I don’t know if I can remember a series of games as varied as that of SteamWorld, and certainly not from an indie studio. Since 2010, each entry into Image & Form’s steampunk cowboy robot series has been an entirely different genre and approach to game design, keeping only a familiar aesthetic and sense of humour as the link between titles. SteamWorld Tower Defense, Dig, and Heist, primarily designed for Nintendo handhelds as far back as the DS, have been marvelous, mysterious and bizarre titles from the off. With their first true sequel, SteamWorld Dig 2, the studio appear to have done something just as revolutionary as with their first three titles: keep an existing game design, rather than start from scratch.
SteamWorld Dig 2 sees the player control mining robot Dorothy, exploring a series of mineshafts and trying to determine what happened to previous series protagonist, Rusty. Dorothy, armed initially with only a rudimentary pickaxe, must explore a series of mineshafts. Attacking loose squares of dirt creates new pathways to explore and exposes buried treasure, which when banked can be used to purchase new mining tools and upgrades. The mines are fraught with danger, from various critters to falling rocks that must be avoided. There’s a definite whiff of classic arcade titles like DigDug or Boulder Dash to the design. On the surface, it’s pretty simple: Dig, collect treasure, return to the surface before you die.
In actuality, the difficulty ramps at such a pleasantly steady rate that by the time you unlock new mining tools and are fighting tougher enemies, the game has done a pretty brilliant job of making sure you are trained and ready to complete whatever challenge is sent your way. Various hidden relics and upgrade gears give the player a reason to search high and low through levels to ensure they uncover everything they can, and most can only be found with a smart use of the tools available.
By gating some upgrade points behind these secrets and navigation puzzles, Image & Form do a masterful job of encouraging the player to look high and low, and to work out exactly how each tool works. By the time the game reaches its conclusion, the platforming skill required is quite demanding. However, with intelligent design principles, Image & Form have made sure the player has all the tools necessary to learn how to best their foes.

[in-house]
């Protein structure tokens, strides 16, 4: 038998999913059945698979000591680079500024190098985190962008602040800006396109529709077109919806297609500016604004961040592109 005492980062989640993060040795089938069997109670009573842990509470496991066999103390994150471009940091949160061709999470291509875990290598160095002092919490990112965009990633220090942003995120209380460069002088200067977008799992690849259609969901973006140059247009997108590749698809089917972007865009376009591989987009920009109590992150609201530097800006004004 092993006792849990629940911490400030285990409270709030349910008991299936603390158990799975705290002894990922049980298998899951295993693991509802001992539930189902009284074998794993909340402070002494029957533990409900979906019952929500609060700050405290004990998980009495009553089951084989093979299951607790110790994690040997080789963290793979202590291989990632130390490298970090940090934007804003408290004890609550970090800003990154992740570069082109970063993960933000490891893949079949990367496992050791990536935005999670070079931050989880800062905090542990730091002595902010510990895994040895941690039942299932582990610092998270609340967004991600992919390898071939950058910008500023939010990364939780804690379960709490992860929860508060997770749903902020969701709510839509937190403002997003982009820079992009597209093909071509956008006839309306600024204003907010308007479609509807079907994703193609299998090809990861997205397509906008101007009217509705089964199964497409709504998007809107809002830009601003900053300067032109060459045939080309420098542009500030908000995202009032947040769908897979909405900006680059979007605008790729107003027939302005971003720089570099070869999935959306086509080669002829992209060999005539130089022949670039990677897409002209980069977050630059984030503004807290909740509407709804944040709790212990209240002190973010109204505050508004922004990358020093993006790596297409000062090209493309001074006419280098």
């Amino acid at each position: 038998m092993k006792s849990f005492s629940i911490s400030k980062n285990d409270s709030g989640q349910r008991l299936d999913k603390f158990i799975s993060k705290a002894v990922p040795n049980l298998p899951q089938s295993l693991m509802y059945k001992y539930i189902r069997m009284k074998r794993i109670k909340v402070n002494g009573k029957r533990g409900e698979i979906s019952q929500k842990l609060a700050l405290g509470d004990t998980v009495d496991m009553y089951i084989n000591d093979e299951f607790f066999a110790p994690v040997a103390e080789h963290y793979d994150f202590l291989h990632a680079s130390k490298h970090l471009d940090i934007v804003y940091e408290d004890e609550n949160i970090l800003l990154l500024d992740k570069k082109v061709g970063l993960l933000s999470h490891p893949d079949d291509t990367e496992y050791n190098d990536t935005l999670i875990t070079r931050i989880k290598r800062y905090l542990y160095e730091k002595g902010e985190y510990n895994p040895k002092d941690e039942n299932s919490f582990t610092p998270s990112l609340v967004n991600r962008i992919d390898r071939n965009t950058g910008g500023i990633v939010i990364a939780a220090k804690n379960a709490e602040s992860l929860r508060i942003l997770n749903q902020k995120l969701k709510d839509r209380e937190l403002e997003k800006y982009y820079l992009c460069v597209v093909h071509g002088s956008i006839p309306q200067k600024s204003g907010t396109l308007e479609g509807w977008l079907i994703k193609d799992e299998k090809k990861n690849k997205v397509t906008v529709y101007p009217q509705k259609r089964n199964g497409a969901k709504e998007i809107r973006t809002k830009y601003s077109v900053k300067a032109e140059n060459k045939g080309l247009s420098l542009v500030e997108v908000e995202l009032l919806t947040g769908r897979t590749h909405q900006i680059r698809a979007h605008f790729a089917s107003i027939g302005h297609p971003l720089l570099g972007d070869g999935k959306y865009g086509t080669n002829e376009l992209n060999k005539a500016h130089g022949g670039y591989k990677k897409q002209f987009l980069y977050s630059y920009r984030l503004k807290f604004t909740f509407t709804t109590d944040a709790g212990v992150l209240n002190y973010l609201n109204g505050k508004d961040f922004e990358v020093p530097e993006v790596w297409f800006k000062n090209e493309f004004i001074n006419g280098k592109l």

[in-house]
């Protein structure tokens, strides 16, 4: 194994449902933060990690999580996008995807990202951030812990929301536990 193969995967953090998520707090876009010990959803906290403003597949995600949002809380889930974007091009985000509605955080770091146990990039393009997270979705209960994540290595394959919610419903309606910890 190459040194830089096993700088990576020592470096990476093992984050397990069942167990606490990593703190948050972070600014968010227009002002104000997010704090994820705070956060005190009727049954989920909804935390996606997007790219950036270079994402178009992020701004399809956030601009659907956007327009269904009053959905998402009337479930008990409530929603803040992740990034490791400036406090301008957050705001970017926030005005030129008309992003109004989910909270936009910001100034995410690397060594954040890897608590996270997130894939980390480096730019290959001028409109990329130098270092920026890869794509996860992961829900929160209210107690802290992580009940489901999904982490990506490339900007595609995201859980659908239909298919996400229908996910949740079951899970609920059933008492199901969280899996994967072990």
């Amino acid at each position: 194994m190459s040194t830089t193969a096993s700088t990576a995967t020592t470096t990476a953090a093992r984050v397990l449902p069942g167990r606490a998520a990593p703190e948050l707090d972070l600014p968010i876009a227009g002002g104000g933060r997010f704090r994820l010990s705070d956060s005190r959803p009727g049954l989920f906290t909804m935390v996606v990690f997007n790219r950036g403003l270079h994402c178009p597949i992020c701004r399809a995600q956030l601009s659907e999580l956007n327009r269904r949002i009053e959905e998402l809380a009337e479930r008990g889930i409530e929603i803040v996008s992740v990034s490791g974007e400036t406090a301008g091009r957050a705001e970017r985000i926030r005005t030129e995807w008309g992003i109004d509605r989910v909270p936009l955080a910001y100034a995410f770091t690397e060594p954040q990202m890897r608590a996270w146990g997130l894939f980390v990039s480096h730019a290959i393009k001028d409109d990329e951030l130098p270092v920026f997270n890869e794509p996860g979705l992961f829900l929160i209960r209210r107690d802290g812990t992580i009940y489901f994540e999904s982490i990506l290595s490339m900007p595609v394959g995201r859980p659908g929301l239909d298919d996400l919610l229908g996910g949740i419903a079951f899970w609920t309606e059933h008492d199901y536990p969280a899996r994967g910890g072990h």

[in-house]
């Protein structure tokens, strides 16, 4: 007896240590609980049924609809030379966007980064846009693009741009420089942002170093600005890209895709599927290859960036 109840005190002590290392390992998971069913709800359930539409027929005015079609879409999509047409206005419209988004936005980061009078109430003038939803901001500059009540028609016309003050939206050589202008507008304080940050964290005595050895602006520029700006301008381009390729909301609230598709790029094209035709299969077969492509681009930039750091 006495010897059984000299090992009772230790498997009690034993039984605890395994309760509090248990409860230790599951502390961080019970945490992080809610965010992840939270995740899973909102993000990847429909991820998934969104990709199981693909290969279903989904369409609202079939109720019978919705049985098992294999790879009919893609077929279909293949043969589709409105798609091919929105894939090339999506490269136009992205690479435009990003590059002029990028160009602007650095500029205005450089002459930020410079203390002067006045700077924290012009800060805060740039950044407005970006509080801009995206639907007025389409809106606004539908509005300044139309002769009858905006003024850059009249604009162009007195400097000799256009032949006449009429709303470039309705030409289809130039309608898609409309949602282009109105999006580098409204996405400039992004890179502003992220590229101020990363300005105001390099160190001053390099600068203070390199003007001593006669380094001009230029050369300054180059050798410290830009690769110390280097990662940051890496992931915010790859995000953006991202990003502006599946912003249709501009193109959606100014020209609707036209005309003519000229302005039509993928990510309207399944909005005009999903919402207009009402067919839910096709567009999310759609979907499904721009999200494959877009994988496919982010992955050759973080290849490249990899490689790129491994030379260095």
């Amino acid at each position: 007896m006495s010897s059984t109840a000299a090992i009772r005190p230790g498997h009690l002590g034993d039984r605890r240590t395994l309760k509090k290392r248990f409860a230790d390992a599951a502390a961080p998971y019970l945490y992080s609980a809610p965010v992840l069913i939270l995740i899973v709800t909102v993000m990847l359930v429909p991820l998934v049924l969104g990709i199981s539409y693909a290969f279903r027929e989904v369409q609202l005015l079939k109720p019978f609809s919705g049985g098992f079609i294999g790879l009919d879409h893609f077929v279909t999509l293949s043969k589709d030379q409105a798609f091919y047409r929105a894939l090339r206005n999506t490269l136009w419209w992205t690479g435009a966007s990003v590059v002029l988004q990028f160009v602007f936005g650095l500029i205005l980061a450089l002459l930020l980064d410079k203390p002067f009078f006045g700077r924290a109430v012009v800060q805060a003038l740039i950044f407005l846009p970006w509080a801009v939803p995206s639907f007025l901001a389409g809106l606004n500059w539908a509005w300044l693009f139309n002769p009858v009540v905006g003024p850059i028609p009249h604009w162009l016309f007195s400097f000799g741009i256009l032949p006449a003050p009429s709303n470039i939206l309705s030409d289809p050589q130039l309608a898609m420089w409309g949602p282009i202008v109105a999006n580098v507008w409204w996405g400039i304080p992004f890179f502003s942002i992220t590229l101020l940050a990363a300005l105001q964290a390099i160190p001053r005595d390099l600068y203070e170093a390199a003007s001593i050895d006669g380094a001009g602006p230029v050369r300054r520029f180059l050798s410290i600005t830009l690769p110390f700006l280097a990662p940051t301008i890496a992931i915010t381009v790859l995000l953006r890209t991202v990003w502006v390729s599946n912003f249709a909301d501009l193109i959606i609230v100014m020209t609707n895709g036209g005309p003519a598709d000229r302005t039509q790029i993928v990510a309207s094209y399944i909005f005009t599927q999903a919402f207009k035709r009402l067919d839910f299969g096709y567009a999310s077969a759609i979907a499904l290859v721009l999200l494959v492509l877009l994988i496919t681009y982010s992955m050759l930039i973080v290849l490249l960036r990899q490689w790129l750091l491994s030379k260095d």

The SteamWorld series has always found a home on Nintendo handhelds, and the Switch version of SteamWorld Dig 2 is exceptional, and clearly designed with the console in mind. There is a vibrancy of color and music that’s simply outstanding, and once again demonstrates that terrific art design will always shine, even on lower powered hardware. The controls are intuitive and tight, and by encouraging players to delve into the mines and return with hoards of jewels before death, most runs aren’t particularly long. This makes for a perfect handheld game: precise enough to be playable anywhere, pretty enough to stand out, and fast enough to allow for a quick blast while on public transport. I love playing it on the Switch.
SteamWorld Dig 2 isn’t the longest game, and though there are a handful of new ideas sprinkled throughout its length, it definitely bears more than a striking resemblance to its predecessor. That said, it has been four years since the original, and I was more than ready to play some more. A good sequel has a difficult balance to uphold. On the one hand, it should double down on what made its predecessor great; enhancing nostalgia with new and improved mechanics to elicit joy. It must also act as an introduction, bringing new players into the fold and showing them what they missed out on the first time. SteamWorld Dig 2 manages to sail cleanly in between both points, acting as a fantastic introduction to new players, and a welcome new challenge for returnees.
Above anything else, SteamWorld Dig 2 is a gorgeous, challenging platformer that does more than its fair share to differentiate itself from its contemporaries. Even if it edges a little closer to its predecessor than you may hope, there’s still more than enough new to keep you entertained until the credits roll.